The focus is Commander Ken Drury who was eventually tried and sentenced to eight years, reduced to five on appeal, for his part in the rampant Soho corruption. Just before he was promoted to lead the Flying Squad, Drury was a Chief Superintendent in the Murder Squad. His final case was the 1969 shooting of Luton sub-postmaster Reginald Stevens in a failed robbery. Drury is said to have framed three innocent men all of whom received life sentences. Patrick Murphy served four years, while David Cooper and Michael McMahon served 11 and were only released in 1980 when their convictions were deemed unsafe.

Root makes much of the influence of Kennedy’s book Wicked Beyond Belief influence on their release and subsequent quashing of their sentences in 2003, but does no justice to the brilliant campaign of investigation and appeals by a young Gareth Peirce, Cooper’s solicitor and now the country’s leading civil right solicitor. He alleges Drury bribed two prisoners to give false evidence against McMahon; convinced a witness to alter his evidence against Cooper; made the picking out of McMahon in an ID parade more likely by earlier identifying him to the witness; holding back the evidence of two witnesses supportive of Cooper and McMahon; and doing a deal with a guilty man who had planned and taken part in the failed robbery in taking a large share of the £5,000 Post Office reward for himself.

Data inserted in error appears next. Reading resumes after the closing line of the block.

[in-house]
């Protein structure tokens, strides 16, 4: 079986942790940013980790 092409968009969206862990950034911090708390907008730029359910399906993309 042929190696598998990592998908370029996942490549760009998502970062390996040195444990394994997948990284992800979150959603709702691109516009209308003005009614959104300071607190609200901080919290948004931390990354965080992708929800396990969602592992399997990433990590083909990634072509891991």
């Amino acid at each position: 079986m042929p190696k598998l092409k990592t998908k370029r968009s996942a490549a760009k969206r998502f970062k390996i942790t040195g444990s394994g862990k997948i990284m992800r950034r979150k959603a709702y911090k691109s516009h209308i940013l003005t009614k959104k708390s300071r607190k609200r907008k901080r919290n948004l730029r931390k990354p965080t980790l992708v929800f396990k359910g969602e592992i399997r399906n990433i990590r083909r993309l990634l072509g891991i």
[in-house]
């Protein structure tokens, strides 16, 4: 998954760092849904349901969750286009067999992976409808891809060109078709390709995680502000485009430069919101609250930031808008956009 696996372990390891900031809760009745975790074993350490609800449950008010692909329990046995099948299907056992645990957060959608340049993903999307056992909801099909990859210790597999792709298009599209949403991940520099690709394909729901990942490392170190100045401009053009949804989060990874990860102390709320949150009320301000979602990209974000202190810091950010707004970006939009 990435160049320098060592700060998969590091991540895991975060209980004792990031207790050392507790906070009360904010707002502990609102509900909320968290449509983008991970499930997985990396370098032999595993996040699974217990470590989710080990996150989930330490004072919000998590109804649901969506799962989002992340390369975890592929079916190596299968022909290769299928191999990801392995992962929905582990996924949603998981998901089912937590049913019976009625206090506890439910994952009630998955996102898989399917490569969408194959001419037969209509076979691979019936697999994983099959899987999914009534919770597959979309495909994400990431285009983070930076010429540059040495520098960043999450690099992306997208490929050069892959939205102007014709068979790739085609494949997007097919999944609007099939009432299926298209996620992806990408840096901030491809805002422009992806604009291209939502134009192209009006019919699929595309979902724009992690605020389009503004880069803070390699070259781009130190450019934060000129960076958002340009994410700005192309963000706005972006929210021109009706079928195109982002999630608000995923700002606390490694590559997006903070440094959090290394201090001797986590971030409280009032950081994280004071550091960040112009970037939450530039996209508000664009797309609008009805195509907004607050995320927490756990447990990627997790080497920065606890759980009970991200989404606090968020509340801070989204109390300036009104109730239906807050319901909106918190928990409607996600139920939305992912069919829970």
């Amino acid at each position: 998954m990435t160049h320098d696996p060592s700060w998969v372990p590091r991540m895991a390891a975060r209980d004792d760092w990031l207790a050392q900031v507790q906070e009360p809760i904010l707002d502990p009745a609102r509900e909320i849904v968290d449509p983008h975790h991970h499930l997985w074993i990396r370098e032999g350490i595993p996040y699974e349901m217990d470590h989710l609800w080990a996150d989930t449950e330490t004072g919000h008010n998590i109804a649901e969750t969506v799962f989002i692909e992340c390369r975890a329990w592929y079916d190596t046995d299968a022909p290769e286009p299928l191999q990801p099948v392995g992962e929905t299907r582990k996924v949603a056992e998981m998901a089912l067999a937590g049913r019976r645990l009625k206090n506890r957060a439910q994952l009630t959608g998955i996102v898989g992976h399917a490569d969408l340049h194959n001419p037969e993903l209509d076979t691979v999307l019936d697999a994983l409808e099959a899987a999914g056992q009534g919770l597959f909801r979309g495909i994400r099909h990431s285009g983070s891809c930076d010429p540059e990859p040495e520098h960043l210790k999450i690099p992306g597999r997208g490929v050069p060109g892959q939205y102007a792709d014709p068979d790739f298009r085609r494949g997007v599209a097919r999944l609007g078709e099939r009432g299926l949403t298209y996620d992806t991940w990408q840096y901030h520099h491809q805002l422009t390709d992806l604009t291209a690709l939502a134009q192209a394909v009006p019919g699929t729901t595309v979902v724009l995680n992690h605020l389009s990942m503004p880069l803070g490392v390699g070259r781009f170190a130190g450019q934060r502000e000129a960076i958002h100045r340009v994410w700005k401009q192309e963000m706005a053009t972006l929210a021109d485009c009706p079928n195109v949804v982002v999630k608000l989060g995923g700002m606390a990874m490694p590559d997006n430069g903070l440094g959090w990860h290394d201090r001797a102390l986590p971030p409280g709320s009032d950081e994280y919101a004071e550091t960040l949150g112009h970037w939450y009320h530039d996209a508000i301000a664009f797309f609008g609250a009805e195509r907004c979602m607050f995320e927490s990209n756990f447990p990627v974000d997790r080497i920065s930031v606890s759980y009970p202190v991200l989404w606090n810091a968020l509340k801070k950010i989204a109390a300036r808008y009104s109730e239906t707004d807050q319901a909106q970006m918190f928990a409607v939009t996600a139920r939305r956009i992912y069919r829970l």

Cooper and McMahon were broken by their experience. In January 1993, Cooper was found dazed and wandering with a cut to his head. It was never established whether he had fallen or been hit, but he died in September that year. On 25 June 1999, his birthday, McMahon also died prematurely, aged 55. Despite all these claims, no action was ever taken against Drury – and he was never prosecuted in respect of this alleged fit-up.

Finally Root makes his biggest error, suggesting inaccurately that in 1978, ‘the Flying Squad was no more’ and that ‘Drury was guilty of bringing the Flying Squad to an end’. In that year, four-fifths of the Squad was moved from the Yard to four area offices in response to a growing epidemic of armed robberies, leaving the four still in central London to continue using their informants to supply information regarding serious crime.

Since then the Sweeney has been involved in many well-known and highly publicised cases – the Security Express robbery which featured Barbara Windsor’s ex-husband Ronnie Knight; the £26 million Brinks-Mat robbery which led to the death of an undercover officer stabbed by Kenneth Noye; the Knightsbridge Safety Deposit robbery, the attempted robbery of the De Beers diamond at the Millennium Dome and the Hatton Garden safe deposit burglary; as well as dealing with hundreds of lesser crimes.

In 1916, car maker Henry Ford told the Chicago Tribune: “History is more or less bunk.” Root’s over-sensationalised, muck-raking version of it, with its constant redactions, childish efforts to offer a Jack Regan script and references to cases or events totally unconnected to the main narrative, certainly could qualify for Ford’s description!

Reviewed 24 August 2019 by John Cleal